Now that’s the life — where, during a mild bit of cat burglary, you sneak into a lavish hotel room via the window and find Kay Francis in a low-cut evening dress, relaxing languidly across the foot of the bed, waiting for you with a glass of champagne in her hand.
Sergio Sollima didn’t direct very many films. His career is split fairly evenly between theatrical and televised fare. Devil in the Brain is not what anyone would consider a technically outstanding movie, but it is solid in its craftsmanship.
While the Golden Bat is a lesser known Japanese super hero compared to the likes of Ultraman or Kamen Rider, he is no less a venerable one. The creation of one Takeo Nagamatsu, his origin dates back to the early thirties.
The character of the high-kicking female badass was fairly commonplace in Asian cinema by 1974. But in Bollywood, not so much. The 1974 film Geetaa Mera Naam puts just such a character front and center, talking tough, sticking it to the man, and dealing out whoopass to all comers without a thought of depending on male chivalry for her fortunes.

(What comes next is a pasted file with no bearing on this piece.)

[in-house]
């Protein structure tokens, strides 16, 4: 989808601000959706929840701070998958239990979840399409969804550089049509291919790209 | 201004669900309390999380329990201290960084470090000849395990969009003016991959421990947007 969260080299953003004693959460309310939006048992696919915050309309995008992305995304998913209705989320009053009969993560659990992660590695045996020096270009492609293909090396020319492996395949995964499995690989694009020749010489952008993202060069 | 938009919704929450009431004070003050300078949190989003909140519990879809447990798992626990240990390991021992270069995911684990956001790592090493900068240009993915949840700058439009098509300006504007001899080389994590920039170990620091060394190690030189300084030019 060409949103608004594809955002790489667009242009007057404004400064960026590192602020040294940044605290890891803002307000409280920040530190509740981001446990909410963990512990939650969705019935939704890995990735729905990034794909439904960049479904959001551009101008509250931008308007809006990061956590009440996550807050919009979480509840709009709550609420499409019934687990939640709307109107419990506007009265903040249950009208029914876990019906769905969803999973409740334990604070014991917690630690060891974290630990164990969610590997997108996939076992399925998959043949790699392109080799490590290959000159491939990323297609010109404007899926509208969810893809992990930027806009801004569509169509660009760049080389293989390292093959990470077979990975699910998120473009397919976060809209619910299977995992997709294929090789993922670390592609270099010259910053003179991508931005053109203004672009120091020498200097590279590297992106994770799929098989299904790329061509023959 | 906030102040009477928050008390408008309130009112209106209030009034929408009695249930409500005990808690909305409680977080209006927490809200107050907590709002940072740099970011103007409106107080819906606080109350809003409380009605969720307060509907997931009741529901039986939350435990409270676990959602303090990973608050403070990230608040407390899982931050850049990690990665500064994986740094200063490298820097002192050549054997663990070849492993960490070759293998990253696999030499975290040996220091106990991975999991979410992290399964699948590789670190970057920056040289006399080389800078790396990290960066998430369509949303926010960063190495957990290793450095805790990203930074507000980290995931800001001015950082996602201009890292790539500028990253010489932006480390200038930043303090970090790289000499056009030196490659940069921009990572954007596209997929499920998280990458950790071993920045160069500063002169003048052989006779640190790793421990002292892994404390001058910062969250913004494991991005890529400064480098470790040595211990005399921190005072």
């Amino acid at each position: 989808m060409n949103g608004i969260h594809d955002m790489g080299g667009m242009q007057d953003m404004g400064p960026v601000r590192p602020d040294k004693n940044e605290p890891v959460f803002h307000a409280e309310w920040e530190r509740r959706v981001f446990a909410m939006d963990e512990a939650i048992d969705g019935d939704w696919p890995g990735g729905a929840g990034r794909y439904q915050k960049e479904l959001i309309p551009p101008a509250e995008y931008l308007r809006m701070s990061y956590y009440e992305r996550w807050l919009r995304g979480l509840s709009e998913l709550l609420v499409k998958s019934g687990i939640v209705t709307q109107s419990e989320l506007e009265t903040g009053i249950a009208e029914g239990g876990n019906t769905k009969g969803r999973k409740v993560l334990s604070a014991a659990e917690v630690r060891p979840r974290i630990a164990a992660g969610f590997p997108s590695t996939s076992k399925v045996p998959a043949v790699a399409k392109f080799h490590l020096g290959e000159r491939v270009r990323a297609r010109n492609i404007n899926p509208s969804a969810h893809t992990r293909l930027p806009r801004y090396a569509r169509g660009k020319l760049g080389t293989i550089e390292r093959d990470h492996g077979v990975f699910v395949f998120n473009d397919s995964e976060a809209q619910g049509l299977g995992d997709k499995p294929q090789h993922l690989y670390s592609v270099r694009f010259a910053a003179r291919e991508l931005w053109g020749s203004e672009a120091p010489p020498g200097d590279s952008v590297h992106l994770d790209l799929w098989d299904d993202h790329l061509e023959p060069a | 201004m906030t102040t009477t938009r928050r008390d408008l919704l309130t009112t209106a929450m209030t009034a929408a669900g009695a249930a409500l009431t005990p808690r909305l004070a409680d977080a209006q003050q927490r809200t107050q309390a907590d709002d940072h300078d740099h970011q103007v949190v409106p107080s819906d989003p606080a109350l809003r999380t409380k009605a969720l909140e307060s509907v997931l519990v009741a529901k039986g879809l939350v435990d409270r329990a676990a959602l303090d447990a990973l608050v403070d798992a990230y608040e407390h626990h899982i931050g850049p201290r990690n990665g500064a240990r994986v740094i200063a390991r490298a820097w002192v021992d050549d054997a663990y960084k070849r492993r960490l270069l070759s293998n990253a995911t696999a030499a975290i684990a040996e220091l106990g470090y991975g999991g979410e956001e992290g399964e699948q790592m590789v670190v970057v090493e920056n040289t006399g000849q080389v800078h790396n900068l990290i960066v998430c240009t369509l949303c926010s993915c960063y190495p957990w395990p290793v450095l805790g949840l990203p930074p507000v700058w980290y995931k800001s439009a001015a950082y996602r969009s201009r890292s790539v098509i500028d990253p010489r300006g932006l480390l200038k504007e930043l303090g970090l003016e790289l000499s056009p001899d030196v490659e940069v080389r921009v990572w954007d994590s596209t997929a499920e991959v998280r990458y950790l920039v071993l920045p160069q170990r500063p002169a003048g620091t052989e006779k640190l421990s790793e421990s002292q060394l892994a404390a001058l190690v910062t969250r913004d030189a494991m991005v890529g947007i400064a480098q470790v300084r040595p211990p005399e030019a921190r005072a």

Dharam-Veer is a movie designed to thrill. In addition to the thrill of watching its spectacular musical numbers and beautiful stars, there is the singular thrill that comes from seeing combinations of color and fabric that will likely never be repeated in human history.
The world of Qurbani is one in which mechanic Bob Christo has a free standing brick wall in his auto body shop just so he can demonstrate the power of his fists to any doubter who happens by, and a hay stack sits at the end of a jetty for the sole purpose of having a speeding car suddenly burst out from underneath it.
Despite this pedigree, not to mention its commercial success, Mr. India still comes down on the slightly wilder and trashier side of Bollywood cinema. Still, just as one needs to seek balance in their overall cinematic diet, one’s experience of Bollywood can’t be all Guru Dutt and Mother India.